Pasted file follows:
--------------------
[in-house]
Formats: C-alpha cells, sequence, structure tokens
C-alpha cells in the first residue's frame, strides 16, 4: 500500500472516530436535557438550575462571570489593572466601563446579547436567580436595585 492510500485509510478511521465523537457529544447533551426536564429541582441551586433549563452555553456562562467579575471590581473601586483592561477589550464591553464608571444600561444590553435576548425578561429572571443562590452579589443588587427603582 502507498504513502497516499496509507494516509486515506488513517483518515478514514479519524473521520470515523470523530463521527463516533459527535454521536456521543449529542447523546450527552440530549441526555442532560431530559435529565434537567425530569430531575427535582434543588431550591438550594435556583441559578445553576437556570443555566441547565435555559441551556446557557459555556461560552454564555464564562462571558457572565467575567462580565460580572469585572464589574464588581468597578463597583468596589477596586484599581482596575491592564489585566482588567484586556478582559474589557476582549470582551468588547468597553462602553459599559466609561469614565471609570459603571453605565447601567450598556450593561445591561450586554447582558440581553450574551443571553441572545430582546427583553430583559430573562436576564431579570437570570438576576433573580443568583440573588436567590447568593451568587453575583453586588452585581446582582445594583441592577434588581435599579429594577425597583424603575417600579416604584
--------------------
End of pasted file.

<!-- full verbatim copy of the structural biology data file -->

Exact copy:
[in-house]
Formats: C-alpha cells, sequence, structure tokens
C-alpha cells in the first residue's frame, strides 16, 4: 500500500472516530436535557438550575462571570489593572466601563446579547436567580436595585 492510500485509510478511521465523537457529544447533551426536564429541582441551586433549563452555553456562562467579575471590581473601586483592561477589550464591553464608571444600561444590553435576548425578561429572571443562590452579589443588587427603582 502507498504513502497516499496509507494516509486515506488513517483518515478514514479519524473521520470515523470523530463521527463516533459527535454521536456521543449529542447523546450527552440530549441526555442532560431530559435529565434537567425530569430531575427535582434543588431550591438550594435556583441559578445553576437556570443555566441547565435555559441551556446557557459555556461560552454564555464564562462571558457572565467575567462580565460580572469585572464589574464588581468597578463597583468596589477596586484599581482596575491592564489585566482588567484586556478582559474589557476582549470582551468588547468597553462602553459599559466609561469614565471609570459603571453605565447601567450598556450593561445591561450586554447582558440581553450574551443571553441572545430582546427583553430583559430573562436576564431579570437570570438576576433573580443568583440573588436567590447568593451568587453575583453586588452585581446582582445594583441592577434588581435599579429594577425597583424603575417600579416604584